Mission Motorcycles unveils 150+ miles/hr 230 mile range electric superbike
The high end electric motorcycle market now has some competition thanks to a pair of bikes unveiled by Mission Motorcycles on Monday. While there are several companies selling electric motorcycles, until now only one company has been selling bikes that come anywhere close to proper superbike performance levels. The Mission R and Mission RS, derived from the Mission R prototype built by Mission Motors, offer performance firmly in that ballpark.
At the 2011 TTXGP/e-Power race during the MotoGP weekend at Laguna Seca, the 2011 Mission R prototype (with Steve Rapp riding) set a lap speed record that not only matched the 600cc superbikes racing that weekend, but still stands today 2 years later. Rapp not only won that race, but smashed the closest competition by finishing a full 40 seconds ahead of the MotoCzysz entry. Mission Motorcycles based the Mission R and Mission RS design on that prototype bike built by Mission Motors.
Mission Motorcycles is a new company formed out of "a close partnership between Mission Motors and Mark Seeger, President of Mission Motorcycles." It has the mission to redefine the "state of the art" for motorcycles, and to "bring to market electric motorcycles that outperform traditional motorcycles on performance, riding experience, user experience, range, and price."
The first step is the Mission R and Mission RS electric superbikes. Most of the technology is the same on each, with the RS adding a MotoGP class suspension system to make a race-ready package.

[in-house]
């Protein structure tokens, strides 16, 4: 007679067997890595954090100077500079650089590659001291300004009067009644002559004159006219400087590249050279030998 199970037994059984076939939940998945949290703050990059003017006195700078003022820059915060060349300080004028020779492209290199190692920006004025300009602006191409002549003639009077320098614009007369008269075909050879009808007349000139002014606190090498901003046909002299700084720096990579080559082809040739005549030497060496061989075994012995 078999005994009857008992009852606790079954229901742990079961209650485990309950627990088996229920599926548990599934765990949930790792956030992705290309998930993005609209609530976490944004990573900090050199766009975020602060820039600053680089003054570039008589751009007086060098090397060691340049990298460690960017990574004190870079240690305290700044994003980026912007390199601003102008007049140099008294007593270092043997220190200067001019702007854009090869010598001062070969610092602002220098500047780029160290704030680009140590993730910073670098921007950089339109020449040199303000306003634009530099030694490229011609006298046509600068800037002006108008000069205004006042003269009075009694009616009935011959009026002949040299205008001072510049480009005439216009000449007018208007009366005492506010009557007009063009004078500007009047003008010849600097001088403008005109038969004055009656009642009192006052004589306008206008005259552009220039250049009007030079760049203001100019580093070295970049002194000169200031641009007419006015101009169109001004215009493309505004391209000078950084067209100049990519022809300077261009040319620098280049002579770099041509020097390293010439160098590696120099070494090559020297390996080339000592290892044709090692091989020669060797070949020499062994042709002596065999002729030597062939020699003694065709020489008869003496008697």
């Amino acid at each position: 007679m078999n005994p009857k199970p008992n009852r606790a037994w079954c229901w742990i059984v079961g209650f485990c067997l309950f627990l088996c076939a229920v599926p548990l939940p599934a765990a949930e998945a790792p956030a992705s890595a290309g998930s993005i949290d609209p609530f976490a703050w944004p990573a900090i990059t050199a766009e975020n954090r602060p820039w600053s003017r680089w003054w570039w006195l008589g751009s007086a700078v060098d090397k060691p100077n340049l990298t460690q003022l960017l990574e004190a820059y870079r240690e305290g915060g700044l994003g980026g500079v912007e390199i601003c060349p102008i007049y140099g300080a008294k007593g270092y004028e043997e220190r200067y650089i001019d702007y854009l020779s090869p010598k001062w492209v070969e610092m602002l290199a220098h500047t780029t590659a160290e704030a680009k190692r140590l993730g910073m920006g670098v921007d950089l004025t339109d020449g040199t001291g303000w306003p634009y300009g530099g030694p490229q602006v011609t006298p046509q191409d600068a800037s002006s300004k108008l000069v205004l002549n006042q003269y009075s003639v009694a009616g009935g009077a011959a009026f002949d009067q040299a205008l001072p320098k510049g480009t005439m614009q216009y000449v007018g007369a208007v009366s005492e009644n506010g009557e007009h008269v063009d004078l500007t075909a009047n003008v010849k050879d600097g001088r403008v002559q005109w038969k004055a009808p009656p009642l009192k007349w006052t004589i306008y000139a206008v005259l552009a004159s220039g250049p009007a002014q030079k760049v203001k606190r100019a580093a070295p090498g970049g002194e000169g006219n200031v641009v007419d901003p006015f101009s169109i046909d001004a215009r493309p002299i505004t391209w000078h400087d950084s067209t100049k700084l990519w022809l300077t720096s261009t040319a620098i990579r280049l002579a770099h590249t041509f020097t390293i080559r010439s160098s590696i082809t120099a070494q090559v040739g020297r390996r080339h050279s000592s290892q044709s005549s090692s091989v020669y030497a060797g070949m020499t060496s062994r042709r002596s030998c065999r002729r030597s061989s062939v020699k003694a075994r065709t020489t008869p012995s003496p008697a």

The Mission R has a 160 horsepower (120 kilowatt) liquid cooled AC motor, that delivers 120 ft-lb of torque. The James Parker designed frame uses a tubular frame made of Aluminum and Chrome-moly, and incorporates both the battery pack and motor casing as stressed members of the frame. It uses Ohlins shocks and suspension all around, Marchesini wheels, Dunlop tires, Brembo brakes. The RS uses race-ready versions of these components.
The Mission R comes with three sizes of battery packs, for different speed and riding range combinations. With a 12 kilowatt-hour pack providing 173 miles of city range, 105 miles combined range, and a top speed of 140 miles/hr. With a 15 kilowatt-hour pack, the range jumps to 200 miles city, 120 miles combined, and a 150+ miles/hr top speed. With a 17 kilowatt-hour pack, the range jumps to 230 miles city and 140 miles combined. The time for a 50% recharge is 1 hour, or 2 hours for complete recharge. The Mission RS, as the money-is-no-object bike, comes with the 17 kilowatt-hour battery pack.
Pricing for the Mission R starts at $32,499, and it qualifies for a $2,500 federal tax credit in the U.S. Pricing for the Mission RS starts at $59,499, and it too qualifies for a $2,500 federal tax credit in the U.S. Deliveries of the Mission RS start in the summer of 2014, with the R following. There will be only 40 units of the Mission RS built.
Both bikes use the MissionOS user interface. It's a cellular-data enabled touch sensitive screen with integrated GPS, bluetooth, an image stabilized HD camera, turn-by-turn navigation, and other options for use on the track including access to a telemetry data feed.
The only competition for the Mission RS is the Lightning Motorcycles electric superbike. That bike is in limited production, and has also given performances in the same ballpark as the Mission Motorcycles bikes. The 2011 Mission R did beat the 2011 Lightning by 40ish seconds, but the 2012 Lightning nearly broke the lap speed record Mission set in 2011. These two, Mission and Lightning, are the only ones in production with bikes at this performance level. While the Brammo Empulse RR and MotoCzysz E1pc both perform at a level similar to the Mission R and RS, neither are in production.